Turning My Master’s Thesis into a Journal Article (Part 1): Don't Shorten

I wrote my communication thesis The Blind Spot on hand hygiene culture in hospitals six years ago. I was able to secure myself a PhD in health communication based on this thesis. Now, it’s just gathering dust in the drawer. Not any more! In this series, I document my efforts to rework my 190-page Danish thesis into a much, much shorter English scientific article.

Series content — these are links to the different steps:

  1. Don't Shorten
  2. Coming soon...

No, You Can’t Just Shorten Your Thesis

I started this journey by typing “How to turn your thesis into an article” into Google and this advice came up from Elsevier: “1) Find the best-fitted journal for your work” and “2) Shorten the length of the thesis”. I don’t believe this is a viable path for two reasons. Firstly, a thesis is a very different genre than an article. A long thesis, even the ones that are shorter than my 190 pages, contains several lines of argument and juggles several ideas. If you could actually shorten your thesis, why did you even write a long thesis? If you shorten down a novel, you don’t get a short story. You get a summary of the novel. I’m not looking for a summary of my thesis. I’m looking to distill the most interesting results.

Your Supervisor is no Longer Your Audience

Secondly, the argument of a thesis has a very different audience than a scientific article. Basically, the audience of your thesis is your supervisor and censors. There’s no getting around that. You had to pass that exam! Now, my thesis was written with and about a hospital in Denmark, and we did discover some valuable stuff regarding how the hospital could improve essential hand hygiene performance. It was a good thesis, I think, but I have not heard about anyone picking it up at the hospital afterwards, sadly. In the end, its most important job was the merit. When I now read my thesis again as a PhD student, I can’t help but notice this fact. For example, my thesis is FULL of quotes. It took me a long time to realise that scientific articles don’t use that many quotes because the main idea of an article is to present your own analysis. Contrary, a thesis is meant to signify knowledge, so it’s natural to stuff the sucker with long quotes, putting on display how many philosophers you know. Yes, a thesis is different from a scientific article. I see now that my thesis argument was supposed to convince an assessor of my skills primarily. That being said, me and my thesis group did produce some interesting results, so the first step would be identifying the most interesting core/analysis and leave out the stuff that cannot contribute to science.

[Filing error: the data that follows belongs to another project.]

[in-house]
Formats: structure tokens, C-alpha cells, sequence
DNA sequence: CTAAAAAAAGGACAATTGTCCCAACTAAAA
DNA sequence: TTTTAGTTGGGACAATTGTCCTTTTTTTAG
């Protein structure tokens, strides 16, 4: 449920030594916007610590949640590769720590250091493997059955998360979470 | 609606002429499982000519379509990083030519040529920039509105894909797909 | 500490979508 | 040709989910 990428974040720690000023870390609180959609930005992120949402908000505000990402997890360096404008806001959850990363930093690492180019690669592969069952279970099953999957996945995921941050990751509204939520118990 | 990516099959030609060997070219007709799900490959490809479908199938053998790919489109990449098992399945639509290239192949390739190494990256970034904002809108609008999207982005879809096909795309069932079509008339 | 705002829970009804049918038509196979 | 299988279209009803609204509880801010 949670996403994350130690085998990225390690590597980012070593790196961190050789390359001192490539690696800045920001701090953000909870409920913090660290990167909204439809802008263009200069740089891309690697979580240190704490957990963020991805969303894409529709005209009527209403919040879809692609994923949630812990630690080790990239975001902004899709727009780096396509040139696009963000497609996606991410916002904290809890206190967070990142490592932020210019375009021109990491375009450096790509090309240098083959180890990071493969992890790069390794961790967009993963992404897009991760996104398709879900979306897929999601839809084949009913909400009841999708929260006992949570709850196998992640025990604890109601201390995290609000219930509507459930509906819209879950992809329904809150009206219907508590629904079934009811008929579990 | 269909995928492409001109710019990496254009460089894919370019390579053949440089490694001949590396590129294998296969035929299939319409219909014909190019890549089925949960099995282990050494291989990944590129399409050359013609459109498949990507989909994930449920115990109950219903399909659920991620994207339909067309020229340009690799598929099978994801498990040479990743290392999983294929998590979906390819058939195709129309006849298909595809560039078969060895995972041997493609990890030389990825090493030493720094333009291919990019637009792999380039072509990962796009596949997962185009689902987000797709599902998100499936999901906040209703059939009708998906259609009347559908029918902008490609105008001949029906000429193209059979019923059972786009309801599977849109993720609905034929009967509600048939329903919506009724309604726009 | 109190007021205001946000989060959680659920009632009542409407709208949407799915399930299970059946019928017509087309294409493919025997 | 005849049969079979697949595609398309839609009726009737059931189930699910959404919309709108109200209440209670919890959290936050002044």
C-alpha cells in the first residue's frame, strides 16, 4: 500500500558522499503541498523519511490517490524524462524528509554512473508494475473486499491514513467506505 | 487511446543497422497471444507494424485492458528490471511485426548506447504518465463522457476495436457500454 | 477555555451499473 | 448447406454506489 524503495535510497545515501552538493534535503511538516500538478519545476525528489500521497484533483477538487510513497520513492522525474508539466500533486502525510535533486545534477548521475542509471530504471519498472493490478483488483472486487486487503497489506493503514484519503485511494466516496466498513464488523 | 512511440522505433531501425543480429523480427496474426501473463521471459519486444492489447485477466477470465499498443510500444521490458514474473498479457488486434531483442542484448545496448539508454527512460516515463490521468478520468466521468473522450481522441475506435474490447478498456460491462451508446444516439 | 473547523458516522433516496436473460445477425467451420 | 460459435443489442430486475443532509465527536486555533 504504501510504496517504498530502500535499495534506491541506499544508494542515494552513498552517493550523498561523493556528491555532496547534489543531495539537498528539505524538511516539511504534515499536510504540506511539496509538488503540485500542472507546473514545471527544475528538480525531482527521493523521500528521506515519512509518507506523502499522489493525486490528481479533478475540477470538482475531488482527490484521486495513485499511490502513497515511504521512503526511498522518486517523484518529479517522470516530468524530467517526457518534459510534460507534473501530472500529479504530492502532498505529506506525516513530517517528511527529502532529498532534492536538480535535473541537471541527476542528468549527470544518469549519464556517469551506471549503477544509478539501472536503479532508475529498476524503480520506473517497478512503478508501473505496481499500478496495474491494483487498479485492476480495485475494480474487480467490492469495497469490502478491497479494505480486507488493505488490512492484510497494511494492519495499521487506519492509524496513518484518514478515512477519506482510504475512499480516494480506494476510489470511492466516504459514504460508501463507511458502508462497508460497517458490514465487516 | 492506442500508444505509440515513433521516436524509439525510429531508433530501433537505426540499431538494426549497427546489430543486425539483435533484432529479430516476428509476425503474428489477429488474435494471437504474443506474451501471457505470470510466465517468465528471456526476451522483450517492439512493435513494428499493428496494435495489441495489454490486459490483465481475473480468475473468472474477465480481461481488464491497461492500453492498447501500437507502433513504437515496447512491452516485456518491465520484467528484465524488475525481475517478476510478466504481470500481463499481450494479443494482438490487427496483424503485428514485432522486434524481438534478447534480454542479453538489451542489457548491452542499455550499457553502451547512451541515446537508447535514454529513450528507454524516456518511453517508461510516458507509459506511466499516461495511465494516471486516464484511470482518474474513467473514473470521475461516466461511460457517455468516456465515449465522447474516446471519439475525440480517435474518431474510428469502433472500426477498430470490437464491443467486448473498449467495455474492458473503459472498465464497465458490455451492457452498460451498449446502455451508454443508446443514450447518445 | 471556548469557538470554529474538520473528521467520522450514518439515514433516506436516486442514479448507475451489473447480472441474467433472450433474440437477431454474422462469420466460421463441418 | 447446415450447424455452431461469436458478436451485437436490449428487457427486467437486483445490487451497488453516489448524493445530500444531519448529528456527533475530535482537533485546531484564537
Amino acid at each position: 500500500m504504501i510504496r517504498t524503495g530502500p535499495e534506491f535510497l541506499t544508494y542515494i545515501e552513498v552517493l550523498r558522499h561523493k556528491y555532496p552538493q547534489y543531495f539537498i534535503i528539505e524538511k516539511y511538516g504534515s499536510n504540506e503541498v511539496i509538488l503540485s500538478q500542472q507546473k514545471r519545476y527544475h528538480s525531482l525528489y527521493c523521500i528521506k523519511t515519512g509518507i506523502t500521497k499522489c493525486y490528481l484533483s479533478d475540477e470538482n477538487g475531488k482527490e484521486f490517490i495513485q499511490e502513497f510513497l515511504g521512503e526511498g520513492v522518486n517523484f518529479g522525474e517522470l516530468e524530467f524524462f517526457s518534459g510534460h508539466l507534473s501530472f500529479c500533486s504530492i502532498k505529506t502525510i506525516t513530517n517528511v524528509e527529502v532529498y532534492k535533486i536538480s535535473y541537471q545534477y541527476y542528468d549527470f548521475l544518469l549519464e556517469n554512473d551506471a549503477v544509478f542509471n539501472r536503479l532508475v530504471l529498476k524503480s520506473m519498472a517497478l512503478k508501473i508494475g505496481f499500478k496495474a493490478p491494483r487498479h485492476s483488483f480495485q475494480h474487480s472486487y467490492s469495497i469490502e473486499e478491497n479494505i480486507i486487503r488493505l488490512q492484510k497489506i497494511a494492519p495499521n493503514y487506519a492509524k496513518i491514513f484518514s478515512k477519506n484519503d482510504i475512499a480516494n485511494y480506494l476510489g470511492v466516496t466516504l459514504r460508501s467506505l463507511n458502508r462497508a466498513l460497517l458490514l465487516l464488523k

Instead, Scavenge Your Thesis for an Essential Contribution

The basic advice of scientific writing is first to write up the “core” and then to “frame” it for a specific journal. My supervisor told me that. I can’t remember where, but Wittgenstein said that all phenomena has a hot core — or was he talking about language? I don’t remember. But the hot core is a great metaphor for your essential contribution: the really, fascinating stuff that is at the heart of your thesis. It’s the stuff that is kept you going throughout the thesis, although some parts where boring. There must have been something rumbling around your writings - the mystery that you hoped to solve or the key emotion that you wanted to preserve. Somewhere in your thesis, you might have discovered something fundamental like this. Importantly, the core is not a groundbreaking revelation or scientific discovery. For the core to be a revelation, it has to be framed in terms of a scientific discourse. It has to add to the conversation. For now, the core is just something that is plain interesting or mysterious. It's the thing that is still alive in your thesis, the thing that you could pick up today and tell people about with vigour.


Finding the hot core of my own thesis, my essential contribution, is my next step. Coming soon.

Malte Lebahn-Hadidi

Malte Lebahn-Hadidi